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Angus Journal

The Angus Journal Daily, formerly the Angus e-List, is a compilation of Angus industry news; information about hot topics in the beef industry; and updates about upcoming shows, sales and events. Click here to subscribe.

News Update

May 14, 2018

Beef Talk

Spring calving time is the most intense time in cattle operations. It also is the time to “grade” managerial success.

In school, we knew very well where we stood. If not, the pending parent-teacher conference refreshed one’s memory. An “A” was good; a “B” was noticed; and a “C” meant average. A “D” or an “F” had consequences.

So how is our agricultural management report card? This means some assignments and grades.

In the cattle world, calving time is an easy time to gauge if the year’s management effort was successful. The test is fairly simple once the numbers are written down. These are not complicated numbers.

Let’s focus on the number of mature pregnant cows in the calving pen. I am going to assume open cows are not in the calving pen. First-calf heifers often are exposed to bulls early and generally are handled differently, so we will not count them, either.

First, let’s set the grading curve. For our purpose today, I will utilize the 20-year average values for the traits of interest from data processed through the Cow Herd Appraisal Performance Software (CHAPS) through the North Dakota Beef Cattle Improvement Association in cooperation with the North Dakota State University Extension Service.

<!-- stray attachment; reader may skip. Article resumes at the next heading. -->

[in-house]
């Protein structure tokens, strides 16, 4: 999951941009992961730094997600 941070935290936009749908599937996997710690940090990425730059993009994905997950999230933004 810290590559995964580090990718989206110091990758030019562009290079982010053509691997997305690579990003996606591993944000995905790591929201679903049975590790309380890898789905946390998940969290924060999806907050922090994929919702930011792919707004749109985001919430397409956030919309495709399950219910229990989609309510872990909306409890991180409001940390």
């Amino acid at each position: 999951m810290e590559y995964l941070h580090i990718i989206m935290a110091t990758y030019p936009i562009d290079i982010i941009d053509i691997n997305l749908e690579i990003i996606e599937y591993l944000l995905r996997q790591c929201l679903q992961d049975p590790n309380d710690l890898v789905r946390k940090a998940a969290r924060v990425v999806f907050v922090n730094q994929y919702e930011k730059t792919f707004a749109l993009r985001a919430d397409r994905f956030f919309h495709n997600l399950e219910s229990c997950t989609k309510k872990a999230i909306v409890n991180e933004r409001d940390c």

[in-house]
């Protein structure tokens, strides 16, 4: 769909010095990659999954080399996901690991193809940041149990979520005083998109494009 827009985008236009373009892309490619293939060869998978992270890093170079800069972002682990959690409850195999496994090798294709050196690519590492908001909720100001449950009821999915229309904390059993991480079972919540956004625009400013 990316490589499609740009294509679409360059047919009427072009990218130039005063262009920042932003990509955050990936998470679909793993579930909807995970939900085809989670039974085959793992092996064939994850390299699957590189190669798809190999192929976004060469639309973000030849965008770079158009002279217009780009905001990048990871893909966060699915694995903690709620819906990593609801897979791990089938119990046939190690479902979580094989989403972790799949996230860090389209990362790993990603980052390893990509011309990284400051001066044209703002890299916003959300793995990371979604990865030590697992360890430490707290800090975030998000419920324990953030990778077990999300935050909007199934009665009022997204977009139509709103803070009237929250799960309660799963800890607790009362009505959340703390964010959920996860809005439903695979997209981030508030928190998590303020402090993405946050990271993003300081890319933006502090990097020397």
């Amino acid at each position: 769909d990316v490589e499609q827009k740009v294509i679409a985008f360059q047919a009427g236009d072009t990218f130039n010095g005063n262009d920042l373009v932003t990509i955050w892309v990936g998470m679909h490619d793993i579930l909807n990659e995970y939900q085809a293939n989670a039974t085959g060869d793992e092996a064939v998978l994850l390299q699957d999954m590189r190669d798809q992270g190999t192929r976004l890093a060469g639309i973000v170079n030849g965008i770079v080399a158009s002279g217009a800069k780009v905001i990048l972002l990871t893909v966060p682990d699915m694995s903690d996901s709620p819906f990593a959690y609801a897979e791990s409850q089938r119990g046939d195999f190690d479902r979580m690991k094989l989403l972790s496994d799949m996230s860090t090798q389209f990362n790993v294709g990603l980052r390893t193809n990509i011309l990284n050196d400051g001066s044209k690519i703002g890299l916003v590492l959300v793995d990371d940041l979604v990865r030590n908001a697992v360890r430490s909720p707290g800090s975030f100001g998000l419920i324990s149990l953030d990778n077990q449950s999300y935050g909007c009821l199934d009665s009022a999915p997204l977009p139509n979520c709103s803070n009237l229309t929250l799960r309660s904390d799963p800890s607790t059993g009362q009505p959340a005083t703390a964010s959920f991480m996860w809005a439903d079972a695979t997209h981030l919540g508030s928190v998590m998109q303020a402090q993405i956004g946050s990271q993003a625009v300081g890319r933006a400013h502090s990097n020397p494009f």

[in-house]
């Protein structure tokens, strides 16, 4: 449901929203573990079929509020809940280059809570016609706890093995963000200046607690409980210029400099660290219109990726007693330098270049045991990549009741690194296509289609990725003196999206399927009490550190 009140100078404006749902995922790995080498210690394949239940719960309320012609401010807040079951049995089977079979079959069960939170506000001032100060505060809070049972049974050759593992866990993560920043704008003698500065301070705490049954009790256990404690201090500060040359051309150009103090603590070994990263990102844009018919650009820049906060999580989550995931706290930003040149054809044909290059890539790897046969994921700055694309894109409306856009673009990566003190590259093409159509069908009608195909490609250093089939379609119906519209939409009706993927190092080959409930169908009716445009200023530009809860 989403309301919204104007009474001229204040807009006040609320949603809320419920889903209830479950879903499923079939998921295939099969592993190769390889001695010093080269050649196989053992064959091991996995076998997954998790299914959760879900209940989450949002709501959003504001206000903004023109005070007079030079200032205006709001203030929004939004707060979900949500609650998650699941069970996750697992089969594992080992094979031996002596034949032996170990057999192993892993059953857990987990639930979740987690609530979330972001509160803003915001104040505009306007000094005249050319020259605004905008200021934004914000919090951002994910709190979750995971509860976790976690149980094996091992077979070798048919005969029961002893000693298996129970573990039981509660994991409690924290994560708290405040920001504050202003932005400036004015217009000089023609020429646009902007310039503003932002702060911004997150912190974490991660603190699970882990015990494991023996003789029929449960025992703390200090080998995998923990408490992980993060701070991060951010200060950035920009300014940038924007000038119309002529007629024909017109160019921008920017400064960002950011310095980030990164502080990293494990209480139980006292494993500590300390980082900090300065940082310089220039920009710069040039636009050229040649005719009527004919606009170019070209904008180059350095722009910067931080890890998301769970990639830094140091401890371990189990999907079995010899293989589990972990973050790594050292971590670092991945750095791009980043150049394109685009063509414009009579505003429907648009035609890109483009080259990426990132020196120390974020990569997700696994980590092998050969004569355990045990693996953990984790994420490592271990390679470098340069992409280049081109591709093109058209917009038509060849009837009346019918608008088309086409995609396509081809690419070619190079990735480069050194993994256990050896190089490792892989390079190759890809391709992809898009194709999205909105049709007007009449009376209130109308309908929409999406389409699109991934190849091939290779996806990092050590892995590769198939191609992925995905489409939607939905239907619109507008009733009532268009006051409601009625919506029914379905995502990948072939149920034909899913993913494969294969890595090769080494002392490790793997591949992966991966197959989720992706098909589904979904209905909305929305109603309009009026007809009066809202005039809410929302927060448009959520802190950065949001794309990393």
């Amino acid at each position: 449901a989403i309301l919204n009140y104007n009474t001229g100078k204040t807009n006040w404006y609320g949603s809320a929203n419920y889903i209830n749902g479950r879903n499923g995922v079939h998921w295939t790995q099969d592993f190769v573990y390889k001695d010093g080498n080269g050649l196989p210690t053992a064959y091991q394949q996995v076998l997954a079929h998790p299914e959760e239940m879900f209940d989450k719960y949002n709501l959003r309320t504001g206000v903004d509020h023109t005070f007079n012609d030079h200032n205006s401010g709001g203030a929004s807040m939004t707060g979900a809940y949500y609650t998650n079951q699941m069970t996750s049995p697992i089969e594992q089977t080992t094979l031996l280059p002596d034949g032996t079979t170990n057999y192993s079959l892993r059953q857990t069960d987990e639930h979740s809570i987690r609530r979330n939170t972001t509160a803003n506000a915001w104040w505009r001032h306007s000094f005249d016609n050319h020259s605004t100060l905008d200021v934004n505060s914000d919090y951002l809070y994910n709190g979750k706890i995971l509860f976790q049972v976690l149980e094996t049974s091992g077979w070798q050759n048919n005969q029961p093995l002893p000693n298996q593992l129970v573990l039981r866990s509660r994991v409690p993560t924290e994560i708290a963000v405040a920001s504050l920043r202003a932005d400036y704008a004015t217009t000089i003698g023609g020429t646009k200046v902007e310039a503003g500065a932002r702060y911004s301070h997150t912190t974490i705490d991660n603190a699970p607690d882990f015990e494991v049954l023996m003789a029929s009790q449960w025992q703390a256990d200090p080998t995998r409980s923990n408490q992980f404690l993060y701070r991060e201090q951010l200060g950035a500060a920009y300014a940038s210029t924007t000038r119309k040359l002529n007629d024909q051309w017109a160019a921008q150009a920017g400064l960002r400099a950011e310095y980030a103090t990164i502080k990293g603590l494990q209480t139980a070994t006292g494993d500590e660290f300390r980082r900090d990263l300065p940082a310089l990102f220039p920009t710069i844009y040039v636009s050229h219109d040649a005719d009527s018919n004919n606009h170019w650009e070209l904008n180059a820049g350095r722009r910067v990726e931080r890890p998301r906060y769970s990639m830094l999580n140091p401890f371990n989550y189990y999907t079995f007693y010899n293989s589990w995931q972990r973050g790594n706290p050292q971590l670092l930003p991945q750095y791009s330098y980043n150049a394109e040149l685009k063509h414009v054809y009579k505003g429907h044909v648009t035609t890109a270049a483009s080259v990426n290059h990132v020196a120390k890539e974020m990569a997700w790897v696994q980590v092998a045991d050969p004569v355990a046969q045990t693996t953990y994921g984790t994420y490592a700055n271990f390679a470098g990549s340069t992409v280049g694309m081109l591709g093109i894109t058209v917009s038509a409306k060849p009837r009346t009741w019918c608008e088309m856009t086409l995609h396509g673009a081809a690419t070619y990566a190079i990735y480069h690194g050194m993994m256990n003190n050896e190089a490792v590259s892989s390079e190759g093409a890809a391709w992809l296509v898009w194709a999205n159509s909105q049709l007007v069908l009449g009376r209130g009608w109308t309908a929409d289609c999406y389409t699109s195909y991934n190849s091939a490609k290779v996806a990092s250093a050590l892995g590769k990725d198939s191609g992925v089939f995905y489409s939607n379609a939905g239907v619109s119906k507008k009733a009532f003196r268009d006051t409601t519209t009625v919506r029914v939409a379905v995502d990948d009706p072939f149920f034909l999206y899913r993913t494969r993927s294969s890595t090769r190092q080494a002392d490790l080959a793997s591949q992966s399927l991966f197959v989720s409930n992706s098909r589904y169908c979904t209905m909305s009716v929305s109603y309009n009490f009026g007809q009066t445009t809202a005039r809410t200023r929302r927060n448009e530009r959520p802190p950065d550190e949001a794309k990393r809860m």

Continue reading this Angus Beef Bulletin EXTRA article online.

BIF Annual Meeting and Research Symposium
Early Registration Due May 31

Save $80 and register by May 31 for the 2018 Beef Improvement Federation (BIF) Annual Meeting and Research Symposium. This year’s event, themed 50th Anniversary in the Rockies, will be June 20 to June 23 at the Embassy Suites Convention Center Hotel in Loveland, Colo.

Online registration is available at Walk-in registration will be available during the event, but register online by May 31 to save $80.

This year’s BIF symposium features two and a half days of educational programming and a full day of tours. The first morning’s general session — “Positioning for the Future of Beef Production” — will feature Mark McCully, Certified Angus Beef LLC (CAB) vice president; Sara Place, National Cattlemen’s Beef Association (NCBA) senior director of sustainable beef production research; Dorian Garrick, Massey University professor and chief scientist; and John Pollak, Cornell University emeritus professor.

The second day’s general session, “Decision Time: Who will own our industry?” will include presentations by Wade Small, Agri Beef Inc. livestock division president; Marty Ropp, Allied Genetic Resources; Matt Cleveland, Genus ABS global beef product development director; Dan Moser, Angus Genetics Inc. president; Wade Shafer, American Simmental Association executive vice president; Larry Benyshek, Benyshek and Hough Consulting Services; and John Genho, Livestock Genetic Services LLC.

For more information, read the KSU news release online.

TAHC Accepting Public Comment for
Bovine Trichomoniasis Entry Requirements for Bulls

The Texas Animal Health Commission (TAHC) hosted a regularly scheduled and historic 400th Commission meeting at the Texas State Capitol April 17, 2018.

The following rules were proposed during the meeting and are open for public comment:

Chapter 51, Entry Requirements